AMERICAN archaeologists using satellite imaging have discovered 17 unknown pyramids in Egypt as well as 1,000 tombs and 3,000 buildings dating back to the Pharaohs.
The infra-red images, taken from a satellite orbiting 430 miles above the Earth, show entire street plans of ancient towns.
At least two of the pyramids have since been visited by archaeologists guided to the sites located by the satellite, and the technique is being hailed as a significant breakthrough in archaeological surveying.
The extraordinary finds are documented in a programme to be broadcast by BBC television on May 30.
“This shows us how easy it is to underestimate both the size and scale of past human settlements,” said Sarah Parcak, of the University of Alabama. She used the same technique to identify tombs that had been broken into by looters during the chaos of the recent revolution in Egypt.
The infra-red imaging picks out the solid mud-brick structures used by ancient Egyptian builders from the sandy terrain in which they are often submerged. The cameras on the satellites are so powerful they can spot objects of less than a metre in diameter.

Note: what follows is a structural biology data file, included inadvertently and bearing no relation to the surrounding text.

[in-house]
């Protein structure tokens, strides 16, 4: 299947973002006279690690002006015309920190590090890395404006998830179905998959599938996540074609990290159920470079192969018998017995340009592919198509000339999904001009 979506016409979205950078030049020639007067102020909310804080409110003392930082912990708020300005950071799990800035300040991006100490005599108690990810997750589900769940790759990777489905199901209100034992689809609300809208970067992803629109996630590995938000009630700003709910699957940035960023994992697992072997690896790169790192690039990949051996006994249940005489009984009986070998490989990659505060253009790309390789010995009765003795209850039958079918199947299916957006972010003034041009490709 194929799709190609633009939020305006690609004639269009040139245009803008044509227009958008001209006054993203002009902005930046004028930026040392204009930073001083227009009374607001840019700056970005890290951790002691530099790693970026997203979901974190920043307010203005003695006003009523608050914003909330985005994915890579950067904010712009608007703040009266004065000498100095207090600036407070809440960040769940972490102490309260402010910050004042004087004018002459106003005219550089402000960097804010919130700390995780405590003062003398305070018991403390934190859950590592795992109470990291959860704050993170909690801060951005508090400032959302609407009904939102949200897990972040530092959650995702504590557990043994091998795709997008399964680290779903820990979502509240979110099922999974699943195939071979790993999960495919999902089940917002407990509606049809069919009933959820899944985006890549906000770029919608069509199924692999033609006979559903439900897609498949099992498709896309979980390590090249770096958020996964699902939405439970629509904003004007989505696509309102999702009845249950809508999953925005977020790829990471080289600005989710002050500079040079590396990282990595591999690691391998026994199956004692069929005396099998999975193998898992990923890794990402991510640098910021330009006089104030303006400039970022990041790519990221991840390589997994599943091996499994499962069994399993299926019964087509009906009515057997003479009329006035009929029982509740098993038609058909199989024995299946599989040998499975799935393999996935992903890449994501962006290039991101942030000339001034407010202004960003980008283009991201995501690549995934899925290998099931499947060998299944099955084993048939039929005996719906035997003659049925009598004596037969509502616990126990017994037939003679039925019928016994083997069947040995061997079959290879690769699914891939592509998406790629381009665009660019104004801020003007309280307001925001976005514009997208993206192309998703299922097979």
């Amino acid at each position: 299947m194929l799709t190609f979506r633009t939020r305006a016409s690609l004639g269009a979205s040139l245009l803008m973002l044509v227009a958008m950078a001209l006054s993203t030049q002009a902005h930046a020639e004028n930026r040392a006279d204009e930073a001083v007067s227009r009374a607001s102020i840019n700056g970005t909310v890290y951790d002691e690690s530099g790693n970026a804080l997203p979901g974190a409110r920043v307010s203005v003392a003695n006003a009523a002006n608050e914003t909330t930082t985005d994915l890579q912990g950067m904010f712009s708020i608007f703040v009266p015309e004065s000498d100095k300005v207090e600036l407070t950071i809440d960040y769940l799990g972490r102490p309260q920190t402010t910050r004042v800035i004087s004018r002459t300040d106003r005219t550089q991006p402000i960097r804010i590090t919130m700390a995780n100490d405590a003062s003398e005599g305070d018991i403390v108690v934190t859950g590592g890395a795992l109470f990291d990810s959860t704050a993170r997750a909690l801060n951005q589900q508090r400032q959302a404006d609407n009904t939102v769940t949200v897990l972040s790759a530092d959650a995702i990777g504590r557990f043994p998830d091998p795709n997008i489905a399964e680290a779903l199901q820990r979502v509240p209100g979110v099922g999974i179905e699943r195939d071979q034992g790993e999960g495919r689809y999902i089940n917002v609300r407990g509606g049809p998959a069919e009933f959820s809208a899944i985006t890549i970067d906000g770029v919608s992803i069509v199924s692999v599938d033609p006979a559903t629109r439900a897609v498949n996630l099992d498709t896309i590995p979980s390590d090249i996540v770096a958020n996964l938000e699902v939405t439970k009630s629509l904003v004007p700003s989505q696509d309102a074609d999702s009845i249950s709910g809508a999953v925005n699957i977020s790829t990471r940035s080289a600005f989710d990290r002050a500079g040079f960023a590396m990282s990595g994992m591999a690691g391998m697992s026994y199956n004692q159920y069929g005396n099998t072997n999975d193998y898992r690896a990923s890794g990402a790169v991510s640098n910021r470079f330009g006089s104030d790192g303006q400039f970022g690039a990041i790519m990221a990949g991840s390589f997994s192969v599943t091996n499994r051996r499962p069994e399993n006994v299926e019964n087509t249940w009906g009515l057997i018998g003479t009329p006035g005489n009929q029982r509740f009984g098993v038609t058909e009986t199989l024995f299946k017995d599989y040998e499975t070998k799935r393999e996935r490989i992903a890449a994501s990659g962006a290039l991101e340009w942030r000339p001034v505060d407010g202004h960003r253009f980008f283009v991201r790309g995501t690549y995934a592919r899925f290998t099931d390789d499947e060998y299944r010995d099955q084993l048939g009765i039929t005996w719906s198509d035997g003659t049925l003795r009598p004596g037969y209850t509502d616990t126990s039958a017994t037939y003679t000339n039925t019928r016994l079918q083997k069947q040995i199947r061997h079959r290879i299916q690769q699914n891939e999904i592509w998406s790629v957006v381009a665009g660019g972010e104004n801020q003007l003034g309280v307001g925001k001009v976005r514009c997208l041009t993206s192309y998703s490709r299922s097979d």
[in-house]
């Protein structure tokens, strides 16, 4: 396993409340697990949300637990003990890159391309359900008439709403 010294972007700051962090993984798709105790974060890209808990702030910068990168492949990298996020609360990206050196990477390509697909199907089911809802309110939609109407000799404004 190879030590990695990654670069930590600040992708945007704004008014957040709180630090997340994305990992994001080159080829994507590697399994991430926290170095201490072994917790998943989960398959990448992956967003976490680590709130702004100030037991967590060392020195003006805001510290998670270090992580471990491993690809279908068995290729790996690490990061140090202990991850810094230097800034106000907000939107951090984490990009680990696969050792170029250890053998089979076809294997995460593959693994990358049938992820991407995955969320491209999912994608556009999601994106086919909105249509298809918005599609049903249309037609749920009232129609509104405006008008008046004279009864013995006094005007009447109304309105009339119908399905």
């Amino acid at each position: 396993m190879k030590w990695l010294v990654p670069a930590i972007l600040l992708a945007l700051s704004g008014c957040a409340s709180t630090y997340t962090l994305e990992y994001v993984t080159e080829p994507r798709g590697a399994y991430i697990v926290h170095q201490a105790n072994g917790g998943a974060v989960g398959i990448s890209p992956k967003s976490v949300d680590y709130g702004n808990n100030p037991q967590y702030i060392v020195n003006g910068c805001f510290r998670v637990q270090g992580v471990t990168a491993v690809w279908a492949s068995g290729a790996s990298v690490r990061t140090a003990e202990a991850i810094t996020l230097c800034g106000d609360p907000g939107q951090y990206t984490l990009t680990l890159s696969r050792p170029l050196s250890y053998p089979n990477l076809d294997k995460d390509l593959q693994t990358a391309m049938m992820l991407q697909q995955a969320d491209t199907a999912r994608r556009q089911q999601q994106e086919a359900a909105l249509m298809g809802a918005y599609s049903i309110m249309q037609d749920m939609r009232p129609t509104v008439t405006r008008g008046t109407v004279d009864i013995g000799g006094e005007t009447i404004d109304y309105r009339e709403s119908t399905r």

“These are just the sites close to the surface,” Dr Parcak told the BBC. “There are many thousands of additional sites that the Nile has covered with silt. This is just the beginning of this kind of work.”
Despite initial scepticism, the Egyptian authorities agreed to a trial excavation at the ancient site of Saqqara, outside Cairo, known for the step pyramids which pre-date the Pyramids of Giza.
There they found two buried pyramids – convincing the Egyptian antiquities ministry that the technique could be used for further exploration and to protect existing sites.
The full extent of the street plan of Tanis, once the capital of ancient Egypt, has also been revealed. The city, in the Nile Delta, was featured in the Steven Spielberg film Indiana Jones: Raiders of the Lost Ark, as the site dug up by the Nazis in their search for the Ark of the Covenant.
“A 3,000-year-old house that the satellite imagery had shown was excavated – and the outline of the structure matched the satellite imagery almost perfectly. That was real validation of the technology,” Dr Parcak said.
“We were very intensely doing this research for over a year. I could see the data as it was emerging, but for me the ‘Aha!’ moment was when I could step back and look at everything that we’d found. I couldn’t believe we could locate so many sites all over Egypt,” she said.
“To excavate a pyramid is the dream of every archaeologist.”